In cybersecurity, a “clean” desk doesn’t mean a tidy desk.
It can be easy to let our workspace get a little messy with our busy days. We have notes to ourselves, documents (digital and physical!) and devices galore. All of this can start to clutter our desks, and clutter is one thing, but keeping our desks cyber-secure is another. This month's newsletter will focus on how to keep your desk clean in the cybersecurity sense.
The 3 P’s — Plan, Protect and Pick up
When you get to work, plan for your day. What documents will you need? What documents might you have had open or out that can be filed away? When you can plan out your day with only the necessary documents and items, you ensure that critical information isn’t out in the open without your knowledge — everything is accounted for.
You leave your workspace to grab a coffee or use the restroom; you must protect your space whenever you are away. It is as simple as pressing the Windows key+L on a Windows computer and Command+Control+Q on a Mac. This will lock your computer back to the original login screen. Don’t forget about your other devices either! Additionally, scan your workspace for any physical documents or USB drives that are accessible. Be sure to lock those up — anyone passing by could quickly swipe that off your desk, intentionally or not.
At the end of your workday, take time to securely clean your space. Start wherever you feel is necessary. Do you need to organize and secure all of your electronic files back to their folders? Do you need to place all of your physical documents back in their respective folders and lock them up in a secure cabinet? Be sure to lock your computer screen and even physically lock it up if available in a locked drawer or another locking device you have access to. Taking a few minutes at the end of your day to make sure your desk is cyber-secure will put you one step ahead for the next day!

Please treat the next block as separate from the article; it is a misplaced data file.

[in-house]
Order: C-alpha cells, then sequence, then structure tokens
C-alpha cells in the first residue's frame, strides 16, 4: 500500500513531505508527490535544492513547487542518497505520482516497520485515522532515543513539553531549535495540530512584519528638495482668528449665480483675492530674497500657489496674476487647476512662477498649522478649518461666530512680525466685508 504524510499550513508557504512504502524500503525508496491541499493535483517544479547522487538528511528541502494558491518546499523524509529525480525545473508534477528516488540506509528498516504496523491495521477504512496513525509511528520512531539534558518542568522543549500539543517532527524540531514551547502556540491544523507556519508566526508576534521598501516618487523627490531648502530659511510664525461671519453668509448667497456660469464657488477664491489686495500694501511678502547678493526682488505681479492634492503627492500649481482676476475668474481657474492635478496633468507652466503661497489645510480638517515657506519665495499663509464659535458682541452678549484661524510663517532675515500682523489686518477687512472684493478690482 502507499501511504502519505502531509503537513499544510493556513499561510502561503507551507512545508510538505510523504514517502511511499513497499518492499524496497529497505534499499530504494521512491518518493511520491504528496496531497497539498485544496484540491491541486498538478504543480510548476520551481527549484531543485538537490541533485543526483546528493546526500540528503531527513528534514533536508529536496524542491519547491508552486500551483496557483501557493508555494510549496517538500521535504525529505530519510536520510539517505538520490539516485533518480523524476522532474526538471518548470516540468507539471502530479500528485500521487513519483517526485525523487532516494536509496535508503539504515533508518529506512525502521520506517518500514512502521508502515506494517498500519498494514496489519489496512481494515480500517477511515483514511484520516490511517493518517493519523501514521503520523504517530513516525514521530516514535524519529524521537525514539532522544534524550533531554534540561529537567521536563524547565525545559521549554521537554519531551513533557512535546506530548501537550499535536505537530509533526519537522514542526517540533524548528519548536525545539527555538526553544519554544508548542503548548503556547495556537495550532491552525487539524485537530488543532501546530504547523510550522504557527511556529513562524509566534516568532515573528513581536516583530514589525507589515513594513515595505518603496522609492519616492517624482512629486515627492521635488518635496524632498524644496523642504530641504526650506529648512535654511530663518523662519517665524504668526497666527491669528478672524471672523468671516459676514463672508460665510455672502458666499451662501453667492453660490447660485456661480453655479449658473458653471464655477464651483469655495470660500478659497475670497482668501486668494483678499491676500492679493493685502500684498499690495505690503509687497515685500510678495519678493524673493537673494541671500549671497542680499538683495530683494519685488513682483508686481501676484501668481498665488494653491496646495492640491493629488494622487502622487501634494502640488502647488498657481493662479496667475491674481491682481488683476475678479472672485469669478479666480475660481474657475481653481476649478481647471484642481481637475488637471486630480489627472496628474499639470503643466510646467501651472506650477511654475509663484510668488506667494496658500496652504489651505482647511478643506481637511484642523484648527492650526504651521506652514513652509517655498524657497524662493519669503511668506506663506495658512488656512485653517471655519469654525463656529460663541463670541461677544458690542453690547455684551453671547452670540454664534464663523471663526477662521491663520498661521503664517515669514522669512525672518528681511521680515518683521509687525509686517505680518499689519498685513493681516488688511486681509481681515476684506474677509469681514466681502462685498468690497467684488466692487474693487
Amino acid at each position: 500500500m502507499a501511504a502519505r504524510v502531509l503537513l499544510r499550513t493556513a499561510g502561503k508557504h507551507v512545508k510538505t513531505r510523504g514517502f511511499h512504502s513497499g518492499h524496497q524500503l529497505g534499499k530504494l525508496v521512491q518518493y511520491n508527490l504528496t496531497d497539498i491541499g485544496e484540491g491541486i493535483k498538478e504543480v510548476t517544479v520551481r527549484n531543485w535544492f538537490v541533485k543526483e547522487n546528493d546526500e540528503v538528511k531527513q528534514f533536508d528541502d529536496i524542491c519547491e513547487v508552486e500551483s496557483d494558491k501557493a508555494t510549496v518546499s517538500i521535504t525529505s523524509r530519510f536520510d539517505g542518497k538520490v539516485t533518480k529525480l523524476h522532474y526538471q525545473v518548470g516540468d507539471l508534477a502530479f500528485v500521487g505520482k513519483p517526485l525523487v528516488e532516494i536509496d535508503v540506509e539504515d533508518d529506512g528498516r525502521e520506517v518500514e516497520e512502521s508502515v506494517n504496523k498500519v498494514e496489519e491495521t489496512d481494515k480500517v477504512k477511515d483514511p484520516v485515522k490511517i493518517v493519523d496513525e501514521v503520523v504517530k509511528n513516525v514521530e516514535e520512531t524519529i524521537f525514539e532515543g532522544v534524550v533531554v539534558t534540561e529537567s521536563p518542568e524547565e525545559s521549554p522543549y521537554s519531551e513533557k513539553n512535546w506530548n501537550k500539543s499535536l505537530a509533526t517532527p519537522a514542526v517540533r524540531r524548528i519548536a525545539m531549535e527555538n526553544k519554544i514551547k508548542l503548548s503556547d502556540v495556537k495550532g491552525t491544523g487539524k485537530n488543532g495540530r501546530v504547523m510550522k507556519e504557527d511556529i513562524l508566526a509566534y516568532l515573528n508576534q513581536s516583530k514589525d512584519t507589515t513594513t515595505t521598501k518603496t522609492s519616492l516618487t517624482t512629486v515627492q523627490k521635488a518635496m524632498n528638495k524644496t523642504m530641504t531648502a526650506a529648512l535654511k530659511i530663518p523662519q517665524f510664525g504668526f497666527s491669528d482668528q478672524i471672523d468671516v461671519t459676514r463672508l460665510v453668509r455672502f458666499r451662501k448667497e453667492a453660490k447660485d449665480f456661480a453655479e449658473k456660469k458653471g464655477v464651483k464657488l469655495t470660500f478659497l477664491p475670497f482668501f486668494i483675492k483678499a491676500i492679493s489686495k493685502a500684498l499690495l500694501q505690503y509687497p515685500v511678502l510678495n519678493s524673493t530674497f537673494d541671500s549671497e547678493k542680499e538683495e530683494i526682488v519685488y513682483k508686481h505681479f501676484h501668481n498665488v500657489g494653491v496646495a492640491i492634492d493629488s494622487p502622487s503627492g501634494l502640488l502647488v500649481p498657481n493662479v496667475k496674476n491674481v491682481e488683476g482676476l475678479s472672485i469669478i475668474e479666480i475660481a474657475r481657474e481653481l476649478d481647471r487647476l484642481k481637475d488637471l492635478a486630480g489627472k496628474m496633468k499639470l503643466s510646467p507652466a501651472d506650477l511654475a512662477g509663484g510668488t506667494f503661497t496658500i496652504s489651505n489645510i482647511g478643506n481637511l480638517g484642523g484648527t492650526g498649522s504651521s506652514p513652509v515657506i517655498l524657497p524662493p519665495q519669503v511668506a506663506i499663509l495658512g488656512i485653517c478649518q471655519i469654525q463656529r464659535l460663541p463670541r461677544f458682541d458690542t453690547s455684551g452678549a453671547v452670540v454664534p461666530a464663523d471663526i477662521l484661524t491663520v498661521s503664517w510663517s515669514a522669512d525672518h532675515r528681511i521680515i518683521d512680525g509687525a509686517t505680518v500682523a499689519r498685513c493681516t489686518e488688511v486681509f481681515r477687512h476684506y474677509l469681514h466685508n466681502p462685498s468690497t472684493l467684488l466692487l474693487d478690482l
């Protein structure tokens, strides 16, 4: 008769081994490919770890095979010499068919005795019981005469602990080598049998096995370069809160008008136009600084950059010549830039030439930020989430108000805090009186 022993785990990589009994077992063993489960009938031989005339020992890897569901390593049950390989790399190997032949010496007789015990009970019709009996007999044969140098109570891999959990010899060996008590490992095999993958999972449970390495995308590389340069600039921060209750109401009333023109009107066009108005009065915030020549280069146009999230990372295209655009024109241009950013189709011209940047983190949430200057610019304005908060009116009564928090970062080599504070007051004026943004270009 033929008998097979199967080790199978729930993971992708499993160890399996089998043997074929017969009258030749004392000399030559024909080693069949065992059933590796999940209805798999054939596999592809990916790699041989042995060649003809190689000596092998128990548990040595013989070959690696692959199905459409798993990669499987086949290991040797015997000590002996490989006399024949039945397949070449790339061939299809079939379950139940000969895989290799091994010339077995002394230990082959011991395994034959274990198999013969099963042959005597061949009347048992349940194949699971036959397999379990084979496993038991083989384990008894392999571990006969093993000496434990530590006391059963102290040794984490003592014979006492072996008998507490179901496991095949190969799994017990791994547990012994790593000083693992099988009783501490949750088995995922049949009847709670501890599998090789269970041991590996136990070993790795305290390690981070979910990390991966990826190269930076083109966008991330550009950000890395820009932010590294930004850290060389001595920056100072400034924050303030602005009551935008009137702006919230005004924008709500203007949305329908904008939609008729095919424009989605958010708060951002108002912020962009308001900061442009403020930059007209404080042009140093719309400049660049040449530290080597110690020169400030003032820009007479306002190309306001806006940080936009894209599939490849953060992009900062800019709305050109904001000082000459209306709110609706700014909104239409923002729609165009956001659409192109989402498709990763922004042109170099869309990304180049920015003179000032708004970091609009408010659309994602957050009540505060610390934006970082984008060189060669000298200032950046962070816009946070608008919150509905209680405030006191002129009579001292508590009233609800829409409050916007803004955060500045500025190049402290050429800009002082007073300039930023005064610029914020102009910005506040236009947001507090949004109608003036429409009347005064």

New — Clean desk checklist
Check out the recently added clean desk policy checklist to the Infosec IQ Content Library. This simple checklist can help you and others in your organization stay cyber-secure. It follows the simple 3 P’s and gives you a list of non-negotiable items for everyday security.
Passwords in a notebook? — No way!
Use a password manager to protect and store your passwords
You’re always hearing about creating a secure password, but how do you keep your secure passwords protected? Using a password manager app can help you remember (or forget) passwords. A password manager is a secure vault for all your passwords — like a glorified password notebook, but a lot more secure! You only have to remember one password, which allows you and your computer to access the rest of your passwords for all of your logins. This also means you can (and should!) create different passwords for each account, keeping you ahead of any hackers!
Tuesday Training… "Malware”"
Get the facts you need on malware: what it is, how it works and what you can do to protect yourself and your organization against it.